This short stroll provides stunning views of undeveloped salt waterfront and changes dramatically as the tide rises and lowers.
Distance: 3/4 mile
Time: 20 minutes for the walk, but I highly recommend stopping on the shore awhile to spy for Great Blue Herons and Bald Eagles
Challenging: Not particularly, but woe is the explorer that decides to walk into the mud of Mud Bay. You can sink up to your thighs, so stay high on the shoreline.
Trailhead: In the rear of the WSDOT Park ‘n’ Ride lot, adjacent and west of Mud Bay Storage at 510 Madrona Beach Road, Olympia
Do not be dismayed by the large parking lot, the industrial park or the busy traffic of Highway 101 roaring by. What waits for you at the end of this little gravel trail is a beautiful sight that could be one hundred, or one thousand years old.
Walk along the trail towards the water and enjoy the wild daisies and rose bushes…the butterflies and bumblebees certainly are. Mud Bay is one of the many salt water inlets that make up the southernmost reach of Puget Sound. To your left, you will begin to get glimpses of one of this bay’s many smaller inlets.
Poking out of the water, you will see barnacled pilings that once held a railroad trestle. Look out farther into the bay, and you can see the remaining skeleton of the trestle, slowly eroding.
When you get to the big tree by the water (a Douglas Fir), which not too long ago sported a rope swing, hop down towards shore. The bank is partially covered in a fascinating ground cover plant that spends much of its life underwater during high tide.
And now: take a deep breath and take a full sweeping look at this place. The Black Hills rise in the west, and across the bay are hundreds and thousands of Western Red Cedar, Douglas Fir and Madrona trees, all hanging languidly over the water. Look along the near coastline for a Great Blue Heron, standing like a statue waiting for prey to wander too close in the shallow water.
If you’d like, you can turn around and pop out the way you came. Or, if you feel like stretching your legs, continue east along the trail, which hugs the shoreline. Yes, on your right you may be distracted by the sounds of power tools in the industrial shops, but you’re also walking along their back lots. This is where many of their old multi-colored Ford pickups are parked, and they lend a feeling of mellowed old age to the area.
The trail releases you back onto Madrona Beach Road, so turn right and walk the couple of hundred yards back to the Park ‘n’ Ride. And next time, why not bring a picnic for a timeless afternoon under that big Doug Fir on Mud Bay?
A nice woodsy stroll on Olympia’s west side, the Grass Lake Refuge Trail loops through young forest resonant with bird song.
Distance: 1.6 miles
Time: 30 minutes
Challenging: Nope, except that your legs can get intimate with blackberry bushes and other stickies growing on the trail side.
Trailhead: 814 Kaiser Road NW, Olympia
The trailhead shares land with one of Olympia’s municipal wells. Well #1, in fact. On your left is a luxurious bank of Himalayan Blackberry, a favorite picking spot for neighbors in the late summer.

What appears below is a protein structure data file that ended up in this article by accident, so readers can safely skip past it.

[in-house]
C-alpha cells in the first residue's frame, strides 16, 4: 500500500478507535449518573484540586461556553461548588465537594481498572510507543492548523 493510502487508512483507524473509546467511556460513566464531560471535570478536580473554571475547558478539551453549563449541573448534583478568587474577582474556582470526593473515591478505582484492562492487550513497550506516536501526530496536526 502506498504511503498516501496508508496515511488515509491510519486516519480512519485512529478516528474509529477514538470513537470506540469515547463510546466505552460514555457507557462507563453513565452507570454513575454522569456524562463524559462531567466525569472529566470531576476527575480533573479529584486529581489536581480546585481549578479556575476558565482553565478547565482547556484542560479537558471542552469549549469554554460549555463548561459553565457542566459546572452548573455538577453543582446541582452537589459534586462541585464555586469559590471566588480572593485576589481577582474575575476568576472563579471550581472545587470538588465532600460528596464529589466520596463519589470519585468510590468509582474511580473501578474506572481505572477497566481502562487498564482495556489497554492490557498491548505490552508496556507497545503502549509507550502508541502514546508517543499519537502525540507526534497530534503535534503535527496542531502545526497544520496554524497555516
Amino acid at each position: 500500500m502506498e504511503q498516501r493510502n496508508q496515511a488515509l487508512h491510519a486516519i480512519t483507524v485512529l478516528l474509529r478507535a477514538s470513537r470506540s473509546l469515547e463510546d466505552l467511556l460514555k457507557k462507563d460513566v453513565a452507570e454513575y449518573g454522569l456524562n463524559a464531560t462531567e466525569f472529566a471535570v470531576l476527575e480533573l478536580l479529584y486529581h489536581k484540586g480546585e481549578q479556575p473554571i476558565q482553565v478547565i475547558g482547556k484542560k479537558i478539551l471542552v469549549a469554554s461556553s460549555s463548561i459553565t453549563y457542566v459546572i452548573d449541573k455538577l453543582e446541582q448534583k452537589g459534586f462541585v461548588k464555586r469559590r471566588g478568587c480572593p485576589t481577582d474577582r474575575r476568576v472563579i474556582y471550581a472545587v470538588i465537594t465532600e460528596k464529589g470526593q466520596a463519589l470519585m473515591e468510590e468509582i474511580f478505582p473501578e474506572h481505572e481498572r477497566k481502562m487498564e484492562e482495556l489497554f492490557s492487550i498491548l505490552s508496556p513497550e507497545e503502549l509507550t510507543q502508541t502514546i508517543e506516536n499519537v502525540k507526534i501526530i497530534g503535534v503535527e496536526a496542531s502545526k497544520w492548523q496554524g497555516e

Heading into the woods, you are faced with an immediate fork. The fork left is a short, one way jaunt down to Louise Lake. If you’re quiet, you may catch a turtle sunning itself on a log. We have also spotted otters frolicking around in the water.
Backtrack to that first fork and now take the other direction. Walk to the end of this alder grove, past the pink foxgloves (if they’re in season) and find your next fork – this is where the loop trail starts and ends. I like to travel clockwise on this trail, and so recommend going left here.
Now, over the next mile and a half, you will be traveling through pretty and lush woods. This is not an old forest, most of the Douglas Fir trees are pretty thin still, but the underbrush has grown tall and thick, giving a charismatic feel to the area. Salal, sword fern and salmon berry all populate the trail sides.
Much of the bird song you will hear comes from the massive wetlands to your north, which is the true Grass Lake. Want to take a look? Determining where the shore begins is tricky, as the ground quickly devolves into marsh as you leave the trail towards the lake. Look for signs of beaver industriousness while you’re exploring, they’ve felled some impressive trees here.
On a sunny day, and if you’re up for it, it’s fun to balance your way out onto a log hanging over the lake to watch for birds flitting around. As far as the eye can see, it pretty much looks like a lake full of trees. Grass Lake’s big secret seems to be that it is, in fact, a marsh.
On the return side of your loop, you may notice a substantial clearing and an incomplete tract housing development to your left. It’s worth a quick look at this in the interest of building your appreciation of how nice land is when it hasn’t been flattened for tract housing. But don’t worry, there is a thick buffer of trees between you and the houses most of the way.
The trail will take you up and down little hills, which makes it a fun jogging trail, by the way. When you pass an enormous old oil tank on your left, left behind by who knows what, you are near the loop trail’s start/ finish. On your way out of the woods, before you get back to the wall of blackberries, take a moment to look up and appreciate the cathedral feeling bestowed by the towering alders.